The counters have already been explained, and a lot of the time you’ll find yourself with a couple extra mana each turn. It’s almost always much stronger to play a Summons and pass the turn with two mana up and a counter in the grip than to play a Summons and get it back with, say, an Elder. You can hold the little guy until the following turn and apply pressure with your little snakes. Of course, in the late-game when you’re both low on cards, you want to run whatever you can out there, but with the sheer amount of mana production in this deck, it’s not hard to get a jump on them and stay far ahead enough to stop whatever their trump is whenever they play it. The two Sustainers are actually in the deck for the chief purpose of aiding the “spells plus counter mana” strategy.

The Compulsive Researches can also be attributed to the large amount of mana in the deck, as it’s not uncommon to find yourself with a lot of mana and not as much action as you would like. Research is “Just Good”™ and it never hurts to draw into more snakes, which get you Summons, which gets you more snakes… you get the idea. The deck already has late-game power, but it never hurts to make yourself more resilient.

Simic Growth Chamber is the nuts. It’s the best land the deck plays in the powered version, and you get to play with it here in common-land. How lucky!

The sideboard showcases your various plans for your problems.

  • Needle Storm is the obvious answer to massive flier swarms and is a perfectly acceptable Arashi replacement. It’s cheap to cast and clears the air.
  • Trygon Predator is a general-purpose answer to artifacts and enchantments. Having efficient and recurring removal for any problematic permanents is very nice, and having flying is extra nice.
  • The Hinders and the Leak help when you have more huge bombs to deal with – they’re powerful against control strategies of all types, as you’re much faster than most of them and the extra counters help you get ahead and stay there. The extra mana production is awesome with these, and I very rarely felt constrained by my lands when I needed to play stuff and counter stuff.
  • The Creeping Molds are a Feldman concession – if he plays his Firemane deck again, or something similar to that, they deal with Vitu-Ghazi and Fetters on my Predator. Plus, they’re super neat on bouncelands.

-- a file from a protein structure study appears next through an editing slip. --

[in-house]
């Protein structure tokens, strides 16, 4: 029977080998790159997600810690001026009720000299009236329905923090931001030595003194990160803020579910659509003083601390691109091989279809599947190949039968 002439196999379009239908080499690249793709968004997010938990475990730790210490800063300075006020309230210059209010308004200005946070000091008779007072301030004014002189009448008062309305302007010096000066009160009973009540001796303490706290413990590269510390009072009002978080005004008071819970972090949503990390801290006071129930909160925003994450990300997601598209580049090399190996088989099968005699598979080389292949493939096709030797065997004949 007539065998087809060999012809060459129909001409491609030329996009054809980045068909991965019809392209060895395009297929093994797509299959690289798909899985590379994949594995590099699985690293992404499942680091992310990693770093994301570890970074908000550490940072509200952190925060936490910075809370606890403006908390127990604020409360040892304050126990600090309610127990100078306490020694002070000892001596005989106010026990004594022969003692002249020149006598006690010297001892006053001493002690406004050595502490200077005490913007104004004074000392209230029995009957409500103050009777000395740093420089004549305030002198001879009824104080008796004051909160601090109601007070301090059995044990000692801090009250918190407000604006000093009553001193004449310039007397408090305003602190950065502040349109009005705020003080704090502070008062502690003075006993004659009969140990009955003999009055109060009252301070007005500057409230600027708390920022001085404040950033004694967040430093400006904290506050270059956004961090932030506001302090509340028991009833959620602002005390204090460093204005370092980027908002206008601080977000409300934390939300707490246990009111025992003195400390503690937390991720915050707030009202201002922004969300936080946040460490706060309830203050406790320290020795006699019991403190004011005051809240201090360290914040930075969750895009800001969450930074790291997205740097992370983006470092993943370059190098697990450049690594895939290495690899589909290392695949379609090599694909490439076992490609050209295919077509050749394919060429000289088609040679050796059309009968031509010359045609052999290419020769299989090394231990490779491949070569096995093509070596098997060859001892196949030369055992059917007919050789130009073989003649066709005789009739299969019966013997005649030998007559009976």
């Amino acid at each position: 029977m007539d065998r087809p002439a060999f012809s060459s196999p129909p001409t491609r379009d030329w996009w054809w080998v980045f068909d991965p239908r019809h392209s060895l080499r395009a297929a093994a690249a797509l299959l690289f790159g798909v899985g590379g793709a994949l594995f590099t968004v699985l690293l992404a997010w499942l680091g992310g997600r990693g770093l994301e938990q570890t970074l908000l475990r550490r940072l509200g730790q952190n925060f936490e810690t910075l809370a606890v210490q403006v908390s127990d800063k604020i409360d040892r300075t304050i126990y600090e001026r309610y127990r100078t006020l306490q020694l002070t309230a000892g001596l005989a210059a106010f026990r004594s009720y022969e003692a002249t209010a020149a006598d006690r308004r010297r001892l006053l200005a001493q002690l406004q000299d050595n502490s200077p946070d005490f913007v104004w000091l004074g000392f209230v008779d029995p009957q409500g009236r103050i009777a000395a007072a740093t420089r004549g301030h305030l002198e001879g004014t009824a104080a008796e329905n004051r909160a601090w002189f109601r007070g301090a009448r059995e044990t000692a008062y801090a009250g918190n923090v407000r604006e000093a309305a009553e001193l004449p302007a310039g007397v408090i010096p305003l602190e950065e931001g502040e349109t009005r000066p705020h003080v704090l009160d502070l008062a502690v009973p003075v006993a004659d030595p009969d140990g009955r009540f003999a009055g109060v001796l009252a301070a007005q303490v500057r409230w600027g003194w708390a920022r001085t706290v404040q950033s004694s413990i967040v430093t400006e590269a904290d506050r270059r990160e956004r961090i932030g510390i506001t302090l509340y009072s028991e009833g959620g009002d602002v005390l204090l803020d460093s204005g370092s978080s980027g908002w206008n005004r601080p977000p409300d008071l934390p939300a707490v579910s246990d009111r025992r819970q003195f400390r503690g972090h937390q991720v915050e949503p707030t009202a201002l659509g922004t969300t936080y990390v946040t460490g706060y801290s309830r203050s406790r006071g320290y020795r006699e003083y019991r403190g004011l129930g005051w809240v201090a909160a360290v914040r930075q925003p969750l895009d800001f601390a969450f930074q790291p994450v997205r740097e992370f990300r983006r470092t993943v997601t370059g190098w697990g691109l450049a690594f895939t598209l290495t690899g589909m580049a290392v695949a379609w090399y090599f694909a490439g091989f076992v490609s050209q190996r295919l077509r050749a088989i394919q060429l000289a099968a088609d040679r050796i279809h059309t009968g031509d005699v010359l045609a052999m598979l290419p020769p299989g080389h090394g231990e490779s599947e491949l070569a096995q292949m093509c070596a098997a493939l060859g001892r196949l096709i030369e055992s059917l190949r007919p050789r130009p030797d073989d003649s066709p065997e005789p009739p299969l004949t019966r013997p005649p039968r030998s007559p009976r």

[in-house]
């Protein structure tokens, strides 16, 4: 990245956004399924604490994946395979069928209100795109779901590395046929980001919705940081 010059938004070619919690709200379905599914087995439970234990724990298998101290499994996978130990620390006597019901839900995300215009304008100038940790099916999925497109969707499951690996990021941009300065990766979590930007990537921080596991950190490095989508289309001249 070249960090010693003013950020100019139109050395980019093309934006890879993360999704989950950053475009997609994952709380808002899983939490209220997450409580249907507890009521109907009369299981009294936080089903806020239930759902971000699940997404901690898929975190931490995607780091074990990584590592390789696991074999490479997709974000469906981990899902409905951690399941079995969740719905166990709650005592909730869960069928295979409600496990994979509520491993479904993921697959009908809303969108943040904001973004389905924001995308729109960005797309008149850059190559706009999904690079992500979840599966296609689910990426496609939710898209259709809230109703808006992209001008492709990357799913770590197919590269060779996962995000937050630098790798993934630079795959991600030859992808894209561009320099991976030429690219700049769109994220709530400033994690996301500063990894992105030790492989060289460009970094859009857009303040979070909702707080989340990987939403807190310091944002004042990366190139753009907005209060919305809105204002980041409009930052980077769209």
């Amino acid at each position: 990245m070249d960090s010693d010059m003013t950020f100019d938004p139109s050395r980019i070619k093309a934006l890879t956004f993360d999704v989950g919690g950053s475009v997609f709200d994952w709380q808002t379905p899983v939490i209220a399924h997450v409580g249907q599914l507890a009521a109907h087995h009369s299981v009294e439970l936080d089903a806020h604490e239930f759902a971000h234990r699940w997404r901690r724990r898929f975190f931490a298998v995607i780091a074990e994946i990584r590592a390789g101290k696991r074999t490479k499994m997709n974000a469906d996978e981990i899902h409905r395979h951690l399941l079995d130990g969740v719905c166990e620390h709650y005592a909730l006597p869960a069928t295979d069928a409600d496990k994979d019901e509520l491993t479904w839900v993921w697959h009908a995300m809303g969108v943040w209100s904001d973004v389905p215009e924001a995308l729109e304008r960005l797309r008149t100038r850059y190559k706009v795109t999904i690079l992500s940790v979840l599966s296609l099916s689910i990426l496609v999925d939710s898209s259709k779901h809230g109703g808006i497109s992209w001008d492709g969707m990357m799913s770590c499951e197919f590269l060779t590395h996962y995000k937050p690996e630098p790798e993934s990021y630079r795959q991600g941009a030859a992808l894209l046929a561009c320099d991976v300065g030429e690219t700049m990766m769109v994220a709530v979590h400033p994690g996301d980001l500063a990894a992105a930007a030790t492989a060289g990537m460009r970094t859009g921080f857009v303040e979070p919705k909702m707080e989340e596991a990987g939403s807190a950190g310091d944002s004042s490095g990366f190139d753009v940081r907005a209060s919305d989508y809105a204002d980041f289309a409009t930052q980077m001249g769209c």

• The Shisatos are there because I’ve always wanted to play with Shisato. Seriously, look at the guy. He’s so cool. He’s like “hisssss” and then you don’t untap. He even eats his own family. That’s badass. In terms of actual gameplay, he has plenty of food in this deck, and against creature-light control decks, he could actually lock them. I want to do that in front of a cheering crowd of millions of StarCityGames readers. The humiliation factor would be unbeatable.

I know, I’m a sucker for the crowds.

If you want to adapt the deck to real tournaments, the Molds probably turn into Naturalizes and the Shisatos turn into something serious. You can have a heavier counter plan, Kashi-Tribe Elites and a tutoring package, or a bevy of legends that I’m too poor to afford for this exercise. If you really want to money up the deck, get Breeding Pools, Yavimaya Coasts, and the two-mana equipment that has induced more complaints than Ben Bleiweiss‘ poetry. And that’s saying something. The maindeck is solid, though you could swap out the maindeck Mana Leaks for something else if necessary – it really depends on what constitutes your local tournament scene, but I find the generalized utility of Mana Leak gets it a spot in the main against anything. Hell, if you have any questions, ask me in the forums. You know that I’ll be refreshing them compulsively waiting for derisive comments***. I feed on that stuff.

That’s all I got. So remember, kids – come one, come all, to the magical extravaganza of doom on Monday July 3rd at 8:30 PM EST. We’ll be in the MTGO Anything Goes room and we will be thirsty for blood and trash talk. There will be laughing! There will be crying! There will be (almost) certain death, and there will only be one victor. Who knows what the fates have in store for us? *dramatic reverb*

Let me know if you have any questions or concerns in the forums. I’ll see you around.

Ben Goodman
RidiculousHat just about everywhere

* There will be no references to “Snakes on a Plane” in this article. Sorry.
** Or perhaps Second Tie-Rich. I like the sound of “Richbreaker” more, though.
*** This means you, 1024. Godspeed.

[Two players. Two decks. No collaboration. A metric shedload of snakes… This is gonna be fun! – Craig.]